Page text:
9 Actions Florida Should Take to Help Taxpayers Impacted by Hurricane Ian

1.     Postpone tax notices and waive penalties or interest for late tax filings in affected areas

2.     Extend the date for residents to take advantage of the tax discounts they would normally receive for paying property taxes and special assessments in November and postpone or defer the deadline for property tax installment payments

3.     Protect individual and business taxpayers from the risks for notices that they will likely not receive because their home or business addresses is not accessible anymore

4.     Issue no new audits in severely impacted areas, extend the statute of limitations and postpone existing audits that haven’t reached the assessment stage because these can’t be responded to while entire communities are still recovering

5.     Create procedures for fairly estimating taxes which can’t be calculated because records have been destroyed by the storm, moving away from the current method which significantly overestimates activity if no records are available

6.     Initiate procedures to offer payment plan assistance for late taxes, rather than resorting to the standard collection methods, like liens, levies, or bank freezes

7.     Retroactively apply the recently passed law that provides property tax refunds for residential property rendered uninhabitable as a result of a catastrophic event

8.     Provide tangible personal property relief and allow n on-residential properties rendered uninhabitable to receive property tax refunds

9.     Get Congress to pass a Disaster Tax Relief Act that includes provisions from past packages, including elements such as an Employee Retention Credit, an enhanced casualty loss deduction, and other relief provisions

Other Resources

Florida TaxWatch Statement on Hurricane Ian Recovery

Community Involvement

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Addressing Florida's Escalating Physician Shortage: Strategies and Solutions

"Physician Shortage in Florida: Challenges and Solutions" examines the critical issue of Florida's physician shortage against the backdrop of its rapidly growing population. Florida faces a severe challenge in its healthcare system due to the increasing demand for medical services, primarily driven by an aging population, and a concurrent decline in the supply of physicians, especially noticeable in rural areas. The paper highlights several currently pressing issues: the current supply of family medicine, general internal medicine, and pediatric physicians in Florida meets only 62%, 65%, and 76% of the demand, respectively. By 2030, an additional 22,000 physicians will be required to bridge this gap. The shortage is particularly acute in rural counties, which have seen a significant decrease in physician numbers over the past decade.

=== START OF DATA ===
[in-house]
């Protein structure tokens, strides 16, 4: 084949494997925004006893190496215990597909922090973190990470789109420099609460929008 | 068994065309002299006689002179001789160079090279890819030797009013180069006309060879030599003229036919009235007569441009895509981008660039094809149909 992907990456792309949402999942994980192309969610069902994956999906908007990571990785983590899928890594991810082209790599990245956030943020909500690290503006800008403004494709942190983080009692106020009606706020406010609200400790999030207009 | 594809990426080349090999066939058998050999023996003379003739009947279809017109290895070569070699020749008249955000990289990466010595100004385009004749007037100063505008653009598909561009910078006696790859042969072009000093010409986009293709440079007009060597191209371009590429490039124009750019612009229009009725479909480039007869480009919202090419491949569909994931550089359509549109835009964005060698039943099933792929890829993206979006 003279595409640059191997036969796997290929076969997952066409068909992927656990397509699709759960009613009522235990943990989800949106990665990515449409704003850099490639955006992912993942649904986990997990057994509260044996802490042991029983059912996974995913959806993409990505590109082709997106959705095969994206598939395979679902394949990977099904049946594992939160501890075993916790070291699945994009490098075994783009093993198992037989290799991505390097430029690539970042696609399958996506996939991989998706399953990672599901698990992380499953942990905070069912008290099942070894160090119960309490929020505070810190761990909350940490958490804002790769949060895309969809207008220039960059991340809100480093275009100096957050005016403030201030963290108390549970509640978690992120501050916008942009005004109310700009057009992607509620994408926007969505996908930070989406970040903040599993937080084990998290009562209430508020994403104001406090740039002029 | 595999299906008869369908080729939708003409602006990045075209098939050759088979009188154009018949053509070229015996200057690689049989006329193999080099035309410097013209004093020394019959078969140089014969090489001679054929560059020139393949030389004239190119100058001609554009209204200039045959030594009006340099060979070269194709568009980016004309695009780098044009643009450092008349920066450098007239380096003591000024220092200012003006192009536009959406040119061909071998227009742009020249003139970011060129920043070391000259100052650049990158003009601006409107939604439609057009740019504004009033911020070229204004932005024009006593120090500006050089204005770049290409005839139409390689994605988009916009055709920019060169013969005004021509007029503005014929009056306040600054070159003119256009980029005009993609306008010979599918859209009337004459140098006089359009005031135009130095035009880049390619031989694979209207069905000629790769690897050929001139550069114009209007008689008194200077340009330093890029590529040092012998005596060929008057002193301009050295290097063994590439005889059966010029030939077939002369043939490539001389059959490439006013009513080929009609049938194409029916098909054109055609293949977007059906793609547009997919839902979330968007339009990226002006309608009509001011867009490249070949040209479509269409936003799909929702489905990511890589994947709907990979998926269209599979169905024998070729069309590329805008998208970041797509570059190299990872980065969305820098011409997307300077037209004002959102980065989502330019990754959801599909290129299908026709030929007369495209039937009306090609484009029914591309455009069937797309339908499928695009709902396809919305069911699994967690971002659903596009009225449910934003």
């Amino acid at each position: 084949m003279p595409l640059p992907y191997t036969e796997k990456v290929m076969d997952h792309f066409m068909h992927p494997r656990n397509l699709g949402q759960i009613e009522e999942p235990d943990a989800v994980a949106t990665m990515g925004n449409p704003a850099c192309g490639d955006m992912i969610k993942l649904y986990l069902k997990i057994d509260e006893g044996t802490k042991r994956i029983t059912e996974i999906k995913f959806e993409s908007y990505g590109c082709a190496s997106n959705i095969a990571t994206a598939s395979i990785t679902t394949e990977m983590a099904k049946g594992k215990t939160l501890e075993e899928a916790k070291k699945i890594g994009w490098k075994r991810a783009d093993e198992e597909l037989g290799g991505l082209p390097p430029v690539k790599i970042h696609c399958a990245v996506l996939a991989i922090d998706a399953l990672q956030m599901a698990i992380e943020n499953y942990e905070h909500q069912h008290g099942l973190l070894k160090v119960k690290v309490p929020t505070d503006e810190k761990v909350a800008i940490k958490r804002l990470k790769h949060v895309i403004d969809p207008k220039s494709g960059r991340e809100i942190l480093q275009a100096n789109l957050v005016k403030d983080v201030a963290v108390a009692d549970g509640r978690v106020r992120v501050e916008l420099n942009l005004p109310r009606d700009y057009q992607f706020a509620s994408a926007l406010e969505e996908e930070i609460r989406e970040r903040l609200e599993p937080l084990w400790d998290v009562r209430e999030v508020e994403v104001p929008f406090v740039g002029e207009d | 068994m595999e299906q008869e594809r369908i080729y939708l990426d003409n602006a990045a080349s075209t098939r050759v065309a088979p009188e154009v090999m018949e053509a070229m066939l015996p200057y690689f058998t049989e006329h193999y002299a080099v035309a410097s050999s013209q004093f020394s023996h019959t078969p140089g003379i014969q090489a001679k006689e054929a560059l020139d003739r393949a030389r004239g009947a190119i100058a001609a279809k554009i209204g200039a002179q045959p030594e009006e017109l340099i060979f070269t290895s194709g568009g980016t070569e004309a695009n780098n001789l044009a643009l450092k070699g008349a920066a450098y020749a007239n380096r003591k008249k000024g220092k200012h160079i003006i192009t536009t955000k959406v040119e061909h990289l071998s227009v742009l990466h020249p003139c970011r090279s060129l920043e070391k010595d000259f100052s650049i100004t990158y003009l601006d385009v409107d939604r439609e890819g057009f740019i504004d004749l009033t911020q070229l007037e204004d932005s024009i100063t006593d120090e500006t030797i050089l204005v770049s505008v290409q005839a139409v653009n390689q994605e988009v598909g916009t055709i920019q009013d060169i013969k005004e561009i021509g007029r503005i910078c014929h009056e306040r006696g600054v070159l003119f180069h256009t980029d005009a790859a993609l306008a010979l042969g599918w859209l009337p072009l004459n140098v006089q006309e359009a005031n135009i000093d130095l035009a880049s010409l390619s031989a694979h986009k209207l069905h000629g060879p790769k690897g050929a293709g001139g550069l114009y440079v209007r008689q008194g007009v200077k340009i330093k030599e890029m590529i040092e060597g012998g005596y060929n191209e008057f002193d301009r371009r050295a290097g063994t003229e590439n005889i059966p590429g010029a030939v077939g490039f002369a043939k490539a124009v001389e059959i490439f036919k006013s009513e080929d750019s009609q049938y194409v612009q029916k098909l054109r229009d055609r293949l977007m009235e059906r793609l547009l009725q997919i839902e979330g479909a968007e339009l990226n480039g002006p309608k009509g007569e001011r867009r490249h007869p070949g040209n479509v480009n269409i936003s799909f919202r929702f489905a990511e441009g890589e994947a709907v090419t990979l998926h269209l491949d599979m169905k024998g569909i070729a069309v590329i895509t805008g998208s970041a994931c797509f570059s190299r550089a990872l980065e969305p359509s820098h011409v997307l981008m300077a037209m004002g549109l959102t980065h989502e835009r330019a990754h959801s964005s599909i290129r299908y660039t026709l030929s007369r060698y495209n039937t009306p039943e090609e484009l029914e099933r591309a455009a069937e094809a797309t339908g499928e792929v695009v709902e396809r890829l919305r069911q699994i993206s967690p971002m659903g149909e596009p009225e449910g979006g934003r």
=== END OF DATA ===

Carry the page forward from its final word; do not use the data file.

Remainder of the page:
The paper also discusses several potential solutions to this crisis. One key strategy is increasing Graduate Medical Education (GME) opportunities, as Florida has a high retention rate of medical residents who stay in the state. Telehealth is identified as a promising tool to improve patient access, especially in remote areas, but it faces technological and infrastructural barriers. The role of Advanced Practice Registered Nurses (APRNs) is emphasized as a means to alleviate some of the demand for physicians, with the suggestion to expand their scope of practice. The paper also suggests that participating in the Interstate Medical Licensure Compact could help streamline the process of licensing out-of-state physicians. However, Florida's high medical malpractice insurance costs and a large uninsured population pose additional challenges in attracting physicians.

The paper concludes with several recommendations, including updating the Florida Health Physician Workforce Survey to include retention-focused questions, increasing GME slots, incentivizing the integration of telehealth in primary care, expanding the scope of practice for APRNs, and reviewing the medical legal landscape to focus on reducing insurance premiums. The authors assert that addressing the physician shortage in Florida requires a multifaceted approach that adapts to the evolving healthcare landscape to ensure the efficient delivery of medical services.

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